The 9/11 attack on the World Trade Center’s Twin Towers changed the skyline of Manhattan, New York. About 3,000 people lost their lives and around 6,000 were injured; countless families were affected emotionally and financially.
In a larger context, the geo-political global order changed with new alliances formed for the US-led war on terrorism and subsequent invasion of Afghanistan and Iraq to begin with. Economies have been strengthened and destroyed, political terms stretched and ended, with civilisations harmed and narratives built.
One such widespread narrative is about Muslims — terrorism and Islam are two deeply intertwined concepts. Islamophobia, as this racist notion is termed, follows that Islam perpetuates intolerance and violence, and that all Muslims have an inherent tendency to express it through acts of terror. A fear based on this extreme prejudice among non-Muslim groups and communities has in turn led to baseless abuse and violent behaviour towards Muslims.
The Christchurch attack — a planned act against Islam by a terrorist, killing 49 Muslims — is the latest example of Islamophobia.
A ‘fear’ has been translated into normalised racism-driven behavioural trend.
How has it happened though? How has fear of an individual, molded by a personal experience, converted into a norm? For example, a family was directly affected by 9/11 as it lost a loved one, the primary breadwinner for the household. As a result, it experiences an emotional void, battles a financial crunch and faces all investigation around the plot. For an obvious reason, the family may feel a sense of hatred for the master planners and terrorists involved that day.
However, this feeling becomes a mutual factor for the community because of one major reason: Perception.
Political leaders, agenda-driven media campaign and even academicians have been perception builders, the influencers of this narrative.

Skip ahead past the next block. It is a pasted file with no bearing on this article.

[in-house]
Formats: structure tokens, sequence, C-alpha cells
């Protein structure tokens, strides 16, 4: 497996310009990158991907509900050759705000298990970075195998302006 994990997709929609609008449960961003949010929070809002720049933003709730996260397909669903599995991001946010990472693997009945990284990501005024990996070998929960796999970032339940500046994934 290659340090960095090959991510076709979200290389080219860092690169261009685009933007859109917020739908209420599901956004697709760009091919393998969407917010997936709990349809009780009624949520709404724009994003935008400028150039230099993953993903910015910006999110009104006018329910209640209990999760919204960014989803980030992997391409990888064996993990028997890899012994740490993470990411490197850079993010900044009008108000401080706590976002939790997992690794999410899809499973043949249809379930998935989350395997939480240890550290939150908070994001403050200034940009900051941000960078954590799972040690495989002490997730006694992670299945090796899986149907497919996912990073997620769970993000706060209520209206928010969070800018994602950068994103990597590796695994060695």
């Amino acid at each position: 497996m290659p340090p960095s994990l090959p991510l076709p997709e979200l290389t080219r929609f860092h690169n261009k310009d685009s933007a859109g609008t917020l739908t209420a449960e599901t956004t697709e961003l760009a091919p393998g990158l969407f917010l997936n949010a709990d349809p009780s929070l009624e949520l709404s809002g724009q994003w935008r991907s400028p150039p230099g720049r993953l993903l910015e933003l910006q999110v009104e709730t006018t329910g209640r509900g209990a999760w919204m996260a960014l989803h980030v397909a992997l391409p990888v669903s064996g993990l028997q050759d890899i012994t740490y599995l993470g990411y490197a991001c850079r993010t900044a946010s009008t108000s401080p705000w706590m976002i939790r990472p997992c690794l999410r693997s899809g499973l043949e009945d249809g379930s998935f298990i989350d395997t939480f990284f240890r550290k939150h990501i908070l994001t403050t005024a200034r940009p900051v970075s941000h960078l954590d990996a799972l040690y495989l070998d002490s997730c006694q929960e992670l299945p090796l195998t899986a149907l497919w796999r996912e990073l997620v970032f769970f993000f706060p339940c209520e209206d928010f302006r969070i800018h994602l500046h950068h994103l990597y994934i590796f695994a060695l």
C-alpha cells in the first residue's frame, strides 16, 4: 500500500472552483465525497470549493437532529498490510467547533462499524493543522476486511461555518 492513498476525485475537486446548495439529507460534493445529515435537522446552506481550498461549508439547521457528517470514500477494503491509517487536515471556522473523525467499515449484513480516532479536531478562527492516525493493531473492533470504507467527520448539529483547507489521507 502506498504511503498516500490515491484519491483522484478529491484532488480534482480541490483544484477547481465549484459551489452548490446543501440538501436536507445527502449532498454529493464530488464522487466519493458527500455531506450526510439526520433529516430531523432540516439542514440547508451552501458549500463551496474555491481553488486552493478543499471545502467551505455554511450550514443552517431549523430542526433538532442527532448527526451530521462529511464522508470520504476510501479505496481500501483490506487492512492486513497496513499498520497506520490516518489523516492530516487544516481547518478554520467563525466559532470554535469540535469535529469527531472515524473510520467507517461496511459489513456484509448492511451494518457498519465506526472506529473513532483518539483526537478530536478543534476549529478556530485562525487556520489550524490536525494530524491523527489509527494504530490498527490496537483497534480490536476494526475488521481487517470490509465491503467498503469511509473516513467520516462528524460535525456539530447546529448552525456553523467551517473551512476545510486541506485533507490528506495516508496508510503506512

The overarching feeling isn’t in isolation; fear alone would have let to religious conversion, pain would translate in either improved effectiveness or further ineffectiveness. It is, in fact, a combination of all three.
The ratio of each may of course vary between different segments of the Muslim world itself. Place a third generation British-Pakistani in his early 20s, for example, with a first-generation immigrant to the US. The core identity, imposed or adopted, may or may not be religion.
As a result, the effect of Islamophobia absorbed is different.
However, to manage this, a counter-narrative is needed. A narrative not driven by an intense or even unjustified hunger for geo-political power or a monetary desire but based on a more pure need for a better world for all, irrespective of race or religion.
To accomplish this, people — as individuals and groups — and states have an integral role to play. Countering a concept as dangerous as Islamophobia needs collective action. Post-Christchurch, Muslims have a larger responsibility.
First, ‘understand’ your religion — it may not be the core identity you identify with, but it is certainly a component of element that defines you especially in an external setting. Second, ‘practise’ it in its most beautiful prescribed manner with the intention of making your community better.
The key, therefore, is elevating above your own self for a larger purpose. Now is the time for heads of Muslim states to let go of specific nationalistic goals for formulation of a common way ahead. Use platforms such as OIC to create impact and strategically present, project and further a counter-Islamophobia narrative.
Act before there is another Christchurch attack and more innocent lives are lost to intolerance and hatred. On the other hand, as for the heads of states of non-Muslim majority countries, dare I request you to move beyond “thoughts & prayers” and “do more”.
Let’s all — despite our differences — work towards creating a safer world for our future generations to live in.